Doctors and hospitals are in a bind. Use of the camera on phones is so widespread, and the benefits so broadly accepted that it could be considered "standard of care".
Using current standard practices, hospitals and doctors (personally) are at risk of a compliance officer dishing out massive fines for breaching privacy regulations.
If you don't use the camera on your phone, patients potentially suffer. If you don't deliver to the "standard of care" you are open legal action.
For more, download the free PDF, "The Ten Commandments of Mobile Phone Clinical Photography".
There's patient data stored on your phone. What happens if you lose it?
Photos are often auto-uploaded to cloud accounts. There have been breaches in the past.
Patient data often isn't transmitted safely and can be intercepted.
When shared, patient data often isn't stored safely by recipients.
There's no record of consent. No consent can lead to trouble if there's a dispute later!
There's no record of who has accessed the data.
"To avoid a dispute over whether or not an image is identifiable, the best approach is to obtain patient consent in all cases before taking clinical photographs, and before using or disclosing them."
International Committee of Medical Journal Editors. Protection of patients’ rights to privacy. BMJ 1995;311:1272.
The PicSafe app encrypts all data and media before being sent.
Patients can either sign on the screen or record verbal consent.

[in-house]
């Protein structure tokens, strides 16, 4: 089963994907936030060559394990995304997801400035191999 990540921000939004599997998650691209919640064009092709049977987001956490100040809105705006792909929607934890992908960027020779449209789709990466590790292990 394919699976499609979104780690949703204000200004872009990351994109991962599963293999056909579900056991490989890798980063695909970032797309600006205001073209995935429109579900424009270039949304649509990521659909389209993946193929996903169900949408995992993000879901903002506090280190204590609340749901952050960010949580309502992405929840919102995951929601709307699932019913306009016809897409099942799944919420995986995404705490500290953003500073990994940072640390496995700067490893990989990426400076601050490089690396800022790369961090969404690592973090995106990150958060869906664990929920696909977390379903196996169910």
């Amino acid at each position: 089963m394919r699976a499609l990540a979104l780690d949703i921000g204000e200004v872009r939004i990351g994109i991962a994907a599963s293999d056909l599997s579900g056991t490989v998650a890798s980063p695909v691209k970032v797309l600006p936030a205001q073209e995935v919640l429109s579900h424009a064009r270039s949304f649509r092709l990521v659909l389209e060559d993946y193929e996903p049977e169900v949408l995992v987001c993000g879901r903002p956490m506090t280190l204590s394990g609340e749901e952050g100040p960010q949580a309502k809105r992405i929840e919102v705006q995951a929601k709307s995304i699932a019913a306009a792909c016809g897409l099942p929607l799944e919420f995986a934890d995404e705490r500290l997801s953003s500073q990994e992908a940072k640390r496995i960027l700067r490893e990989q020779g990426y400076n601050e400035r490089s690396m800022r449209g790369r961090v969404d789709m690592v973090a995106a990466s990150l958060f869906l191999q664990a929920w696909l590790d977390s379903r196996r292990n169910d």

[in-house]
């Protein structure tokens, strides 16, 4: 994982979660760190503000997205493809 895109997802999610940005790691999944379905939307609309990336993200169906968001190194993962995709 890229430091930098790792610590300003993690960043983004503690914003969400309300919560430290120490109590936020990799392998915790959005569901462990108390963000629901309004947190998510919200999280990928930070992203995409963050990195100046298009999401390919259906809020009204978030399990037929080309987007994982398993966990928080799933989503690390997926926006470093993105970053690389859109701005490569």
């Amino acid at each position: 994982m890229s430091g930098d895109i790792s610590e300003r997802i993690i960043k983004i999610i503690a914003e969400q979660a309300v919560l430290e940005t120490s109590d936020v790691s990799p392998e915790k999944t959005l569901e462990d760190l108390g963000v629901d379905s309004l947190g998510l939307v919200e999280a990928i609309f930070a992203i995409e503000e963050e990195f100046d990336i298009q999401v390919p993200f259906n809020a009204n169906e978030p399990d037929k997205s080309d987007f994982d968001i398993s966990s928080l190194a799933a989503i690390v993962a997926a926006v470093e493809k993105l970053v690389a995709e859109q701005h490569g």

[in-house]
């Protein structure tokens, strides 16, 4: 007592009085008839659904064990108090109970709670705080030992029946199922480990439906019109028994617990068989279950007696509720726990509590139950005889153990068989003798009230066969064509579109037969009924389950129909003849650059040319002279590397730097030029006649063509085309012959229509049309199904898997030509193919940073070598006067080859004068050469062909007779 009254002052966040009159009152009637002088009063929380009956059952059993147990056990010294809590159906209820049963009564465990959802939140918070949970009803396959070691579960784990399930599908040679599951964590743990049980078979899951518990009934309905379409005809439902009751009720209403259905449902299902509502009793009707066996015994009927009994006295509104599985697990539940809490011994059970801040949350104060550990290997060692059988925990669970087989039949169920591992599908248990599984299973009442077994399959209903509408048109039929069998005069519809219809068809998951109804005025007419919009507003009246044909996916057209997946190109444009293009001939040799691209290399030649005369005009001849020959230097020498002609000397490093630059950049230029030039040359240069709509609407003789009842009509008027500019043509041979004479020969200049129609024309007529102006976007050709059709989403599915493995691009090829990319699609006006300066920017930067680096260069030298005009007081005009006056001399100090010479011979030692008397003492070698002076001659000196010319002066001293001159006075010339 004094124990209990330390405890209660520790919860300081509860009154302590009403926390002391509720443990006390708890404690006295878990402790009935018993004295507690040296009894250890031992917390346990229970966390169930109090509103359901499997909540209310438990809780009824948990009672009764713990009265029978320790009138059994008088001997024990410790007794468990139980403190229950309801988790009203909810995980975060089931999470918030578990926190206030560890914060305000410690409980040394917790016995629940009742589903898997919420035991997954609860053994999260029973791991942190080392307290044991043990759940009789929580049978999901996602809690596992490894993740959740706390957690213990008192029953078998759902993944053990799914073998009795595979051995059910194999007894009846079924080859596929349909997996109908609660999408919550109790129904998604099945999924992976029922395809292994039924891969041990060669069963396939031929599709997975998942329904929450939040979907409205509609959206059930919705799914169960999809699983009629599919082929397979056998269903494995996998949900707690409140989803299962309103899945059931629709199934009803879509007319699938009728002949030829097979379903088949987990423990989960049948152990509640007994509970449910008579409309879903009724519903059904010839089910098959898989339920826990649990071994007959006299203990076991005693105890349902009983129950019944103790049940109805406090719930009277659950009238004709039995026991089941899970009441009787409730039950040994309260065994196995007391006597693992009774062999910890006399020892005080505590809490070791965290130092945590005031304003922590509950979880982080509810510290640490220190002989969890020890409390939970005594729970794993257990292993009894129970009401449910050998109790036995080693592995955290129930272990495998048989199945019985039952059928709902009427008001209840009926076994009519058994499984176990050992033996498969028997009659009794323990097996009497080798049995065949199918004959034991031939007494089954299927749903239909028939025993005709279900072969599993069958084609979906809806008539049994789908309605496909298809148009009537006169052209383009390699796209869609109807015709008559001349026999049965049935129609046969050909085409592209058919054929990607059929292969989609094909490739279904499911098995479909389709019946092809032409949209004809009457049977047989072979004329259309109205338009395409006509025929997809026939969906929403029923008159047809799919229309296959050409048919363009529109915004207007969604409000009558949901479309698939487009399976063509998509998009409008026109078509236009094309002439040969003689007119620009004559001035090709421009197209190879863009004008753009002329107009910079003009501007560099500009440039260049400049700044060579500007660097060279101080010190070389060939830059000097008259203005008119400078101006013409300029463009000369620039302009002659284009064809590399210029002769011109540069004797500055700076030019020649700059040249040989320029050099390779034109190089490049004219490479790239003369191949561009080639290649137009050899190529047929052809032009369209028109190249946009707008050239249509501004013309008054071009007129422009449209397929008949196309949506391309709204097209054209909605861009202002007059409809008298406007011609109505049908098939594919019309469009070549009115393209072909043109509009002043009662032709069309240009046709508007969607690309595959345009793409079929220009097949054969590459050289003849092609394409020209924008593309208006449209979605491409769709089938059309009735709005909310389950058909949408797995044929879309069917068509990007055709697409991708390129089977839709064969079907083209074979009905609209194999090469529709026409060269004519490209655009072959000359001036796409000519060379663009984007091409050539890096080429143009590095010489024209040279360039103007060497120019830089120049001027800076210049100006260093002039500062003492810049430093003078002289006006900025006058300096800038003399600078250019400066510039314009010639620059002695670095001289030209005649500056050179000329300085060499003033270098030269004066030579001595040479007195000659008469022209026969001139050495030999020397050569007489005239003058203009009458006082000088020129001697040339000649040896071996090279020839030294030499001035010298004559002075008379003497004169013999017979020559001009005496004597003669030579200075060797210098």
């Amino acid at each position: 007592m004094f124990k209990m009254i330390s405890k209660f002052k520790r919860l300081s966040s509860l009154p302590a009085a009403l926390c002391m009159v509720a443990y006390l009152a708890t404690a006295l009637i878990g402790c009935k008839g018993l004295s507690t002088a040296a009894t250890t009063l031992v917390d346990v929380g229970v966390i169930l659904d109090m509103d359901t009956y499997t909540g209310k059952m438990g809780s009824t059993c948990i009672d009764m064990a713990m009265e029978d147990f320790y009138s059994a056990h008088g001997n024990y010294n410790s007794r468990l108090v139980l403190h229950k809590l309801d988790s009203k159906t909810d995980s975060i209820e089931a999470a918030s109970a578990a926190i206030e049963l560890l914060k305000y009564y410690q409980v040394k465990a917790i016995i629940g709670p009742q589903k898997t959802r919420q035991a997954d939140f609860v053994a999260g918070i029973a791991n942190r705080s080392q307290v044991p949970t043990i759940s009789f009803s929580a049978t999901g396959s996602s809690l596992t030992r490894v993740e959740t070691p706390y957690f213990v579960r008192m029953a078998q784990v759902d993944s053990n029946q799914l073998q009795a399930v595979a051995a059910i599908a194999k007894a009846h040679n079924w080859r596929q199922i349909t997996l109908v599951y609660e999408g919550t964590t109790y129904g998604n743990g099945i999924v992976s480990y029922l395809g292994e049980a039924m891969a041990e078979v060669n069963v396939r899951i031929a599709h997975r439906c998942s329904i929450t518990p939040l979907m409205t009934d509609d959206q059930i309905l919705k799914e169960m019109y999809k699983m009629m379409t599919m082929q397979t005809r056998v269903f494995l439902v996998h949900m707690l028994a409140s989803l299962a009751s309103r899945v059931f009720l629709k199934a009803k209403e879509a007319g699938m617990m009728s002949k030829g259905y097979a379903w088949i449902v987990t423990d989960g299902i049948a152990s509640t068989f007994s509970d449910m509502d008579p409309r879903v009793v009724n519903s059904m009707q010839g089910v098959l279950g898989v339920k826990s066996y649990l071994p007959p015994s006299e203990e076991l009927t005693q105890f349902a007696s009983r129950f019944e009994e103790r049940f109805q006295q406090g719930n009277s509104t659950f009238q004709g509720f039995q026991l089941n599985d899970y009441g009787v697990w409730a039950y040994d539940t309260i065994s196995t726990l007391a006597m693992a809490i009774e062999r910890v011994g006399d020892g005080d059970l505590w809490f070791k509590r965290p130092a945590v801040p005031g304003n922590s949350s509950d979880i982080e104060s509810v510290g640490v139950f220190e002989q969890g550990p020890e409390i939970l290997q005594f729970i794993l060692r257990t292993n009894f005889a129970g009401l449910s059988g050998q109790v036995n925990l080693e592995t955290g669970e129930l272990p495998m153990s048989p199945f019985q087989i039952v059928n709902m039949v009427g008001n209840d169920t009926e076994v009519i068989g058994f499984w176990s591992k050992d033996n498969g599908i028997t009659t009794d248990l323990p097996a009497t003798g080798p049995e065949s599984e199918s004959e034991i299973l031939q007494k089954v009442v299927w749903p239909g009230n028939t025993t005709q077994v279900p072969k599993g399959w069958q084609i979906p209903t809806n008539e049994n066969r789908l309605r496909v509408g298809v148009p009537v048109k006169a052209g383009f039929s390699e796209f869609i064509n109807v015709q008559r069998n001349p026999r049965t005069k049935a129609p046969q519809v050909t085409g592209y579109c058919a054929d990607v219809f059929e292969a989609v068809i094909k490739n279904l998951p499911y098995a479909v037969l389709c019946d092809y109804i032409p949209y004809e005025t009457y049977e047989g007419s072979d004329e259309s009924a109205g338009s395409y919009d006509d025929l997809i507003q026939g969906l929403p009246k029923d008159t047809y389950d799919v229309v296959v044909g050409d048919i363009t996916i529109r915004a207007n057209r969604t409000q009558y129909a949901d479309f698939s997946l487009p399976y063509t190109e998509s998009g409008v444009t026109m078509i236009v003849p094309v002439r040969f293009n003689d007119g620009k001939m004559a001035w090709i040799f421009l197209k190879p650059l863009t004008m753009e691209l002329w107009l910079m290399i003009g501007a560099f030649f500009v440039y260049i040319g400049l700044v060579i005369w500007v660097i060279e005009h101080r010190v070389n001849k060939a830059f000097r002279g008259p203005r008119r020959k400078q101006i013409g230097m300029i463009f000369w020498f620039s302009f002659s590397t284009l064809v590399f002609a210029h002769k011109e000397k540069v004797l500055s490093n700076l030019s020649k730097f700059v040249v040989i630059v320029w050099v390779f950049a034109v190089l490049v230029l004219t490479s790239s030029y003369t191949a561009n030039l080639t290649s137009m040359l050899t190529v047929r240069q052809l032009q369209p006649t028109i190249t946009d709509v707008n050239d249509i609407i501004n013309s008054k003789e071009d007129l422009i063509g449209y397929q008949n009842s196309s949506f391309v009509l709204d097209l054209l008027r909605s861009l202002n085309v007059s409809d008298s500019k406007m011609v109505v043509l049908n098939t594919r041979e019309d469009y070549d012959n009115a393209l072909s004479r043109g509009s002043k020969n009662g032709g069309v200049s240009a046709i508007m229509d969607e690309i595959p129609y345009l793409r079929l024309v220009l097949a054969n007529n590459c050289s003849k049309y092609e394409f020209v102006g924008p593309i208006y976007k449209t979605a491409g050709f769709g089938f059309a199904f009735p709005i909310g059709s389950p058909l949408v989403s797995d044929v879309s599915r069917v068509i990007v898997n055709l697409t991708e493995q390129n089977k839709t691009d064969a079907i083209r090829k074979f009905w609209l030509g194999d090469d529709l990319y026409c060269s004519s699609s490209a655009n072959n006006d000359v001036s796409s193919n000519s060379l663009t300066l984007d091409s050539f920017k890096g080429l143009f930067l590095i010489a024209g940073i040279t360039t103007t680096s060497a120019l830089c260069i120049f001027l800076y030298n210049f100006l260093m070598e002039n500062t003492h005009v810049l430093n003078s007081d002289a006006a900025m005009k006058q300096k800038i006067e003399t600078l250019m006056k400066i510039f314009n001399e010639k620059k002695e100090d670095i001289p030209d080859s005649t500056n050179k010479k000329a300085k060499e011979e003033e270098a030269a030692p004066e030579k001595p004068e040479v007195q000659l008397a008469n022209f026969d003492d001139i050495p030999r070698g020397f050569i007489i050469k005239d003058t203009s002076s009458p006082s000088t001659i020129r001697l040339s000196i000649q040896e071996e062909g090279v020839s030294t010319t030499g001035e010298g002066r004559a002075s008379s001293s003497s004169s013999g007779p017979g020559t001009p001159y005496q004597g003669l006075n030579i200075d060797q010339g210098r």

Access to reports is logged and is therefore traceable (geo/time/device stamped).
PicSafe is super easy to use, just like the camera app on your phone.
Most people will not need to know this but, we also use CBC mode, password stretching with PBKDF2, password salting, random IV, and encrypt-then-hash HMAC. What you do need to know is that there are no known cases of this encryption having ever been "cracked".
PicSafe has undertaken independent Vulnerability Assessment and Penetration Testing (VAPT). See the PicSafe Security page for more.
PicSafe is free and will always be free.
We realised that if we charged for the app, doctors might continue to send photos insecurely using the default camera and messaging apps on their phones. This practice is dangerous, and we want to help. Full disclosure, we also have an ulterior motive! We have a "PicSafe PRO" version with some advanced features. The free version (PicSafe Basic) will suit most people but if you want some advanced features, find out more here. We also have an enterprise licence that allows institutions easy integration of PicSafe into patient medical record systems.